Sometimes I fashion our bustling little city of Aspen as a grand dame: a widow whose husband died in a yet unsolved mining accident. To me, each ski mountain represents one of her four beautiful daughters. The eldest is a woman named “Ajax” who just turned 75 this week. She doesn’t look a day over 21.

Ajax is a complex beauty that looks best with no makeup, wearing faded jeans and a white T-shirt, sans bra. Money bores her. She gets sick of guys constantly hitting on her. The boys she went to Aspen High School with still religiously call her “Aspen Mountain,” almost as if defiantly refusing to acknowledge her marriage, to a guy they despise.

She doesn’t suffer fools, but she will make fools suffer. Case in point: me. I once left a date with her in the back of an ambulance, my knee blown to smithereens. That’s what I got for trying to impress Ajax by doing a helicopter off of that side-hill jump at the top of One and Two Leaf. Another time, I limped away from her of my own volition back to my car after sliding backward, headfirst down Silver Rush, destined for surgery yet again — my other knee twisted apart like a chicken wing. In retrospect, I’ve been kissed by an angel. Twice.

I have a healthy respect for Aspen Mountain. I know darn well what she’s capable of. That’s why it was important for me to go to her birthday party earlier this week and show my admiration. Skiing down from the Sundeck to the bottom of the original Lift 1, in an oddly well-behaved swarm of roughly 200 skiers, was truly a unique experience.

Usually, when Ajax is crowded, she feels dangerous. Everyone has his or her own agenda. The frantic scenario is like a real-life, high-stakes video game. Different skiers and snowboarders of wildly different skill levels are going all directions at breakneck speeds, with swollen egos fueled by caffeine, marijuana and hot wax.

Yet this was special. The vibe was more that of an amoeba, each singular cell cooperating with the others, with a common goal of survival in mind. Spar was choked with partygoers, but the elbow-to-elbow skiing was strangely enjoyable. The best turns were on the small luge section from the bottom of 1A to the old Lift 1 terminal, where Skier Chalet superintendent J.F. Bruegger ­dutifully shovels snow onto the Gilbert Street Gap for safe passage.

At the bottom of Lift 1 there was a poignant ceremony with a healthy mix of the town’s dignitaries and local riff-raff. The historic parallels from then to now were stunning: similar issues, different times. I think I may have seen Aspen Mountain blush at the champagne toast. Aspen Skiing Co. owner Jim Crown spoke eloquently and introduced his daughters. Seeing them made me postulate that perhaps one day, one or both of them will run the company.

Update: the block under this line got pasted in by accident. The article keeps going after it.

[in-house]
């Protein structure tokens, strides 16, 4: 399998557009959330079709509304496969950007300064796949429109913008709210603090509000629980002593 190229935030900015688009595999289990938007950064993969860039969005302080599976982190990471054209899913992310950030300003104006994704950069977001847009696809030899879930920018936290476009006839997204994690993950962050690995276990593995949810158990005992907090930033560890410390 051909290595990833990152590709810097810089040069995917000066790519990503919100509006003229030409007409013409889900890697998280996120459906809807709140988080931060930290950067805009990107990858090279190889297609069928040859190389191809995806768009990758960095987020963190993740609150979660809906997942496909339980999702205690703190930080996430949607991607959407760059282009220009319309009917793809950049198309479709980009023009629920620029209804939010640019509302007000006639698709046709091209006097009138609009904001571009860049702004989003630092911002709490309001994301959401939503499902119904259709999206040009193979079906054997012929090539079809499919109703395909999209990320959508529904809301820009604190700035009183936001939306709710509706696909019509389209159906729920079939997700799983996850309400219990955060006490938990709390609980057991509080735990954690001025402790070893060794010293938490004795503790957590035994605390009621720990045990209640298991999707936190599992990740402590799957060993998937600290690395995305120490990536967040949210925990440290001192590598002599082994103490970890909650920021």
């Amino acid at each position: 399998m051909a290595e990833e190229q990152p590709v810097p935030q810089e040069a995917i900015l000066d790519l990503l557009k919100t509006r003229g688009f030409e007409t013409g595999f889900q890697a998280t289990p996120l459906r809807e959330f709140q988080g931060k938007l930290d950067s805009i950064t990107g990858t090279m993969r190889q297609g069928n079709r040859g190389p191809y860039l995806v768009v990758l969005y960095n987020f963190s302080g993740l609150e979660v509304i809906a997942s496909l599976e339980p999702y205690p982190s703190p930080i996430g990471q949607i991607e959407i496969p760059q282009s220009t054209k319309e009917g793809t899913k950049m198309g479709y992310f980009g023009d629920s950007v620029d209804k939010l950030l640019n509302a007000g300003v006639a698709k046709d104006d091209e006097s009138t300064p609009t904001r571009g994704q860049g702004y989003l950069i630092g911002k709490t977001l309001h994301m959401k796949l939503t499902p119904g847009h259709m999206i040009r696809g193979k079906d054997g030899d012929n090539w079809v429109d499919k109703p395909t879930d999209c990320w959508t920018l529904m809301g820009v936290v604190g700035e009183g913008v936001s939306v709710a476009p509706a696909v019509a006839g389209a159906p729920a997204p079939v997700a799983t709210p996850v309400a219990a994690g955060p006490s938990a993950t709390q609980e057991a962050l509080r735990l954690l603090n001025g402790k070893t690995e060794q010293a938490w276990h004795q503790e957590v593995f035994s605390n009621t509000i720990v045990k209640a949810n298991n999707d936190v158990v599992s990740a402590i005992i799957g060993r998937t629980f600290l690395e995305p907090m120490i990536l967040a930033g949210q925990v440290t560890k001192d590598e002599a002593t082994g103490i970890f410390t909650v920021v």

Ambassadors in their classy new uniforms were giving away commemorative silver pins with the slick newfangled logo at the event. If you didn’t get one, fret not. They’re most certainly already available on eBay, along with last year’s 100-day pins.

After skiing safely away from Ajax’s 75th birthday party, my new goal in life is to ski away from her 100th. I don’t care if it’s right into the back of a hearse.

We’re living and skiing in historic times. I can’t help but feel like a small part of the ongoing sociological human experiment called Aspen. I sense the SkiCo is a good, caring steward of our shared mission. The emphasis on skiing is rooted firmly. I’m lucky and grateful to be able to make a modest living in the ski industry, albeit as a small cog in a giant machine. There’s no business like snow business.

This week something shifted energetically for me. It felt like we entered into the real meat of the ski season. There’s a real opportunity here. This year marks the third COVID-affected ski season for us, and I’m encouraged that all of the trials and tribulations we’ve endured together can only make us stronger and bring us all closer. We will emerge from the other side of this unpredictable wave together — older and wiser.

Even though COVID has taken a serrated Ginsu carving knife to the traditional Winterskol activities and events, my spirits are still high. I’m heeding the advice of this year’s clever slogan, “Positive Altitude.” Congratulations to the king and queen, Seth Sachson and Beth Willie — two deserving, upstanding representatives of our community that have brought joy and meaning to many, including myself.

Happy birthday, Ajax, and happy Winterskol to everyone as well.

Lorenzo hopes that the next slopeside development approval hinges on whether the developers can provide a permanent Ski Splash venue. Contact Lorenzo at or follow him via